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It was the PIPELINE conference last week and, as usual, it was a great day! I highly recommend this for anyone interested in Continuous Delivery (CD), there is value to get out of all the sessions. This year Dan North kicked it off with a entertaining and challenging keynote on Ops and Operability, but it was the last talk of the day by Rachel Laycock that I really enjoyed. She spoke on “Continuous Delivery At Scale”, although I think many of the points covered can apply to any size of organization. During her talk she mentioned that Continuous Delivery needs to be investigated in an organisation first, I think this is a crucial point and must be taken seriously!

During Steve Smith’s talk, he said “Continuous Delivery is hard”. This could be considered an understatement! One thing you cannot do is drive straight into microservices and think you’re done once they are on a pipeline. Unfortunately, CD is looked at in this way too often and will increase the risk of failure. It’s not solely about tools or processes, there are many other challenges to overcome first. Carrying out an investigation will help direct the journey to where the major challenges are in an organization so they can be understood and discussed.

Continuous Delivery is difficult to get right because of the many obstacles (or landmines as Rachel calls them) in the way:

I’m sure you can relate to a few points on the list! An investigation would search for land mines and the potential impact an explosion could have! CD affects every single person across the complete application lifecycle. From ideation to deployments, it impacts mores areas than people expect and each one should be investigated for land mines. If people are against changes for CD then a solution needs to be found. Land mines cannot be ignored, any friction will only cause problems somewhere in the process. The last thing anyone wants is to call the bomb disposal unit!

You don’t know what you will discover until you start looking! It makes any investigation kind of exciting, but whatever does come out the following need careful consideration. I believe these all need to be in place to successfully achieve Continuous Delivery:

  • Buy-in from upper management – without this it will be a struggle, if not impossible. In order to get buy-in we need to show why CD makes such a difference, perhaps having a team demo a pipeline and maybe small process changes can showcase the possibilities.
  • A plan with small steps – it’s important to know where you’re heading and the timescales, CD doesn’t happen overnight. A vision can help discover potential land mines and also give others confidence that this is being taken seriously. Small steps help trail new changes and minimize the chaos during a bigger role out. Having a single team experiment with tools and processes first helps overcome most basic issues.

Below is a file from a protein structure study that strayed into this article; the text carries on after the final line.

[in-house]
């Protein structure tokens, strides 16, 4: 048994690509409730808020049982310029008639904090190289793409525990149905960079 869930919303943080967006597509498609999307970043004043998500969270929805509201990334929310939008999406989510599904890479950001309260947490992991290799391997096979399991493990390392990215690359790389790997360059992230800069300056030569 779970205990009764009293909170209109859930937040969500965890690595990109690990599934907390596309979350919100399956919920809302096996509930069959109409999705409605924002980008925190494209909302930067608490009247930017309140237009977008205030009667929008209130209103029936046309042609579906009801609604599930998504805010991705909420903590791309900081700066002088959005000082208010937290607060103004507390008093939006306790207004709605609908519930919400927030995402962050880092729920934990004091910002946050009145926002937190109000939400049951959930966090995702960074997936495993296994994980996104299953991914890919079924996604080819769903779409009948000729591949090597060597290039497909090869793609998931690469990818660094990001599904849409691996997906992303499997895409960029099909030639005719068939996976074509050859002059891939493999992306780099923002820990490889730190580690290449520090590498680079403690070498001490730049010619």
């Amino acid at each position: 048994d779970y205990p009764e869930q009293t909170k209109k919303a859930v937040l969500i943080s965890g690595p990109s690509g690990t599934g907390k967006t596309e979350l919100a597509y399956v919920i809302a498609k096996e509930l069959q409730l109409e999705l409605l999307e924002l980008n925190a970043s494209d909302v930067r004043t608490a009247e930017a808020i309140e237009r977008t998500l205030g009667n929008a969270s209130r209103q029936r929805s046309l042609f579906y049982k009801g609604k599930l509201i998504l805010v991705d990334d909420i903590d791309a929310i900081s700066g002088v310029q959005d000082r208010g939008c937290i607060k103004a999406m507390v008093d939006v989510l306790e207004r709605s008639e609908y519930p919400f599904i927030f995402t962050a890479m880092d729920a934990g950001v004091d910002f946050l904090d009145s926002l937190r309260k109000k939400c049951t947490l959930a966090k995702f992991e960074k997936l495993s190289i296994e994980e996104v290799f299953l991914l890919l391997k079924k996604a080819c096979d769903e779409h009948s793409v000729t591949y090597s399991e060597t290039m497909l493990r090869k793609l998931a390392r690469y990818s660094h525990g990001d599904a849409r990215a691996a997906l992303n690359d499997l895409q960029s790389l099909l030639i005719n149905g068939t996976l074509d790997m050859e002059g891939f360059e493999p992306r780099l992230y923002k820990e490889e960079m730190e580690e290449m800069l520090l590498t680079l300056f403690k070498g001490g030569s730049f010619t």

• The right mindset – you can tell a lot from people’s attitude, it’s so easy to fall back into a previous way of doing things if we’re not careful. Adopting CD needs a mindset that is focused on the principles and making improvements to reach the goals. Having a good understanding of CD is crucial, unfortunately, I’ve seen many teams say they are doing CD when in fact their not – this is dangerous! Promoting the right mindset is key to this understand and continual improvements.
  • Evangelists – even after a rollout of CD not everyone will get it. Having people throughout the teams who are passionate about CD and help promote the principles is essential. When implementing the plan the evangelists ensure we’re heading in the right direction and are there as mentors. Obviously, this depends on the number of teams you have, but this is critical for remote locations. We want people to be excited about CD and speaking to people outside of their teams, evangelists play a key role in keeping up momentum.
  • With any changes, they need to be thought through! CD is a big change, not just to tools and processes, but to the culture. An investigation should give an insight into how smooth that path will be and an opportunity to dispose of any land mines found! But remember, the work doesn’t end once CD is rolled out, the CD mindset needs to be maintained – watch out for more land mines!

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